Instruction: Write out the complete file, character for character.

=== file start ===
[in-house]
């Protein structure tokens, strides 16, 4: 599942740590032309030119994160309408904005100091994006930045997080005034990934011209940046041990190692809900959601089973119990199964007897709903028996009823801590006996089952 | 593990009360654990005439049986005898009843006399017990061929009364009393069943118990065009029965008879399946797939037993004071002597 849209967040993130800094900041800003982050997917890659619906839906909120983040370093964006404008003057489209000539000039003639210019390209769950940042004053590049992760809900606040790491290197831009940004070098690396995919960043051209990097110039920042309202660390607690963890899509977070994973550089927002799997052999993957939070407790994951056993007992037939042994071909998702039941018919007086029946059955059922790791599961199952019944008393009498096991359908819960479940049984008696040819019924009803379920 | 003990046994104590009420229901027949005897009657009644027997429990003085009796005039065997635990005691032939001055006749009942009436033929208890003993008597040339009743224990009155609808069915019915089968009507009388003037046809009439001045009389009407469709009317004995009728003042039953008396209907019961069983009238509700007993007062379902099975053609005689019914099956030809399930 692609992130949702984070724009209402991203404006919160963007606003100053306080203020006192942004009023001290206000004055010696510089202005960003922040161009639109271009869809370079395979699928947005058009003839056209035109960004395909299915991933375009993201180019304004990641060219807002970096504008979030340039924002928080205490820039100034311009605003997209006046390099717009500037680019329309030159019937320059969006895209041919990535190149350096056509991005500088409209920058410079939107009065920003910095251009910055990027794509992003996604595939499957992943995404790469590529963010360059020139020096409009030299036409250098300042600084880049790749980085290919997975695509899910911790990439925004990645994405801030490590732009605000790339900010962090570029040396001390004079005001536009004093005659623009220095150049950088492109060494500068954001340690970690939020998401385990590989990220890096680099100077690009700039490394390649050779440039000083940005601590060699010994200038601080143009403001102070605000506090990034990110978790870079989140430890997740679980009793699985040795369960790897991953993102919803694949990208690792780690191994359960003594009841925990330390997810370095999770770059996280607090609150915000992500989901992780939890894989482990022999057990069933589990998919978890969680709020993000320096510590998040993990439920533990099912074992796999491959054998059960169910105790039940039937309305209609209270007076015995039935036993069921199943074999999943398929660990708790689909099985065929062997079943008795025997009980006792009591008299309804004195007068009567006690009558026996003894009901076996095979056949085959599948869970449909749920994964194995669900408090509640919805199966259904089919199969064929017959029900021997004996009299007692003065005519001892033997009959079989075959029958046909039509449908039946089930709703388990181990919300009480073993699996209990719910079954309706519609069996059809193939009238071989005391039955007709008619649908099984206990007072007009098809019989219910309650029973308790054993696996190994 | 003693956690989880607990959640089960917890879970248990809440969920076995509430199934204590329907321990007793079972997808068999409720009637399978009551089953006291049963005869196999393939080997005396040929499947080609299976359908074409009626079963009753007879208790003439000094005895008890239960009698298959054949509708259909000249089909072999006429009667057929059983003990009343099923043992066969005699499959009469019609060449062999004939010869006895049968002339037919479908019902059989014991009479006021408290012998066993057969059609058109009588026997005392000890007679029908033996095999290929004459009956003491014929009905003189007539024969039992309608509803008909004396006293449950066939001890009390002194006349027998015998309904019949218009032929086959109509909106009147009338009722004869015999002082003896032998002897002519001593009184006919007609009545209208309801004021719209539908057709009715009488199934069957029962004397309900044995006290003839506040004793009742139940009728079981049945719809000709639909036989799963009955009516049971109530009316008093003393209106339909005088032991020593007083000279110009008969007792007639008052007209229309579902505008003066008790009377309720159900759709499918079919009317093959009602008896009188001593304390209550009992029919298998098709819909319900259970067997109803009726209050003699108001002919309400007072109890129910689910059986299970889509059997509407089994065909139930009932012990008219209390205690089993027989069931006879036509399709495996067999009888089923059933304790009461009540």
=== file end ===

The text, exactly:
[in-house]
């Protein structure tokens, strides 16, 4: 599942740590032309030119994160309408904005100091994006930045997080005034990934011209940046041990190692809900959601089973119990199964007897709903028996009823801590006996089952 | 593990009360654990005439049986005898009843006399017990061929009364009393069943118990065009029965008879399946797939037993004071002597 849209967040993130800094900041800003982050997917890659619906839906909120983040370093964006404008003057489209000539000039003639210019390209769950940042004053590049992760809900606040790491290197831009940004070098690396995919960043051209990097110039920042309202660390607690963890899509977070994973550089927002799997052999993957939070407790994951056993007992037939042994071909998702039941018919007086029946059955059922790791599961199952019944008393009498096991359908819960479940049984008696040819019924009803379920 | 003990046994104590009420229901027949005897009657009644027997429990003085009796005039065997635990005691032939001055006749009942009436033929208890003993008597040339009743224990009155609808069915019915089968009507009388003037046809009439001045009389009407469709009317004995009728003042039953008396209907019961069983009238509700007993007062379902099975053609005689019914099956030809399930 692609992130949702984070724009209402991203404006919160963007606003100053306080203020006192942004009023001290206000004055010696510089202005960003922040161009639109271009869809370079395979699928947005058009003839056209035109960004395909299915991933375009993201180019304004990641060219807002970096504008979030340039924002928080205490820039100034311009605003997209006046390099717009500037680019329309030159019937320059969006895209041919990535190149350096056509991005500088409209920058410079939107009065920003910095251009910055990027794509992003996604595939499957992943995404790469590529963010360059020139020096409009030299036409250098300042600084880049790749980085290919997975695509899910911790990439925004990645994405801030490590732009605000790339900010962090570029040396001390004079005001536009004093005659623009220095150049950088492109060494500068954001340690970690939020998401385990590989990220890096680099100077690009700039490394390649050779440039000083940005601590060699010994200038601080143009403001102070605000506090990034990110978790870079989140430890997740679980009793699985040795369960790897991953993102919803694949990208690792780690191994359960003594009841925990330390997810370095999770770059996280607090609150915000992500989901992780939890894989482990022999057990069933589990998919978890969680709020993000320096510590998040993990439920533990099912074992796999491959054998059960169910105790039940039937309305209609209270007076015995039935036993069921199943074999999943398929660990708790689909099985065929062997079943008795025997009980006792009591008299309804004195007068009567006690009558026996003894009901076996095979056949085959599948869970449909749920994964194995669900408090509640919805199966259904089919199969064929017959029900021997004996009299007692003065005519001892033997009959079989075959029958046909039509449908039946089930709703388990181990919300009480073993699996209990719910079954309706519609069996059809193939009238071989005391039955007709008619649908099984206990007072007009098809019989219910309650029973308790054993696996190994 | 003693956690989880607990959640089960917890879970248990809440969920076995509430199934204590329907321990007793079972997808068999409720009637399978009551089953006291049963005869196999393939080997005396040929499947080609299976359908074409009626079963009753007879208790003439000094005895008890239960009698298959054949509708259909000249089909072999006429009667057929059983003990009343099923043992066969005699499959009469019609060449062999004939010869006895049968002339037919479908019902059989014991009479006021408290012998066993057969059609058109009588026997005392000890007679029908033996095999290929004459009956003491014929009905003189007539024969039992309608509803008909004396006293449950066939001890009390002194006349027998015998309904019949218009032929086959109509909106009147009338009722004869015999002082003896032998002897002519001593009184006919007609009545209208309801004021719209539908057709009715009488199934069957029962004397309900044995006290003839506040004793009742139940009728079981049945719809000709639909036989799963009955009516049971109530009316008093003393209106339909005088032991020593007083000279110009008969007792007639008052007209229309579902505008003066008790009377309720159900759709499918079919009317093959009602008896009188001593304390209550009992029919298998098709819909319900259970067997109803009726209050003699108001002919309400007072109890129910689910059986299970889509059997509407089994065909139930009932012990008219209390205690089993027989069931006879036509399709495996067999009888089923059933304790009461009540």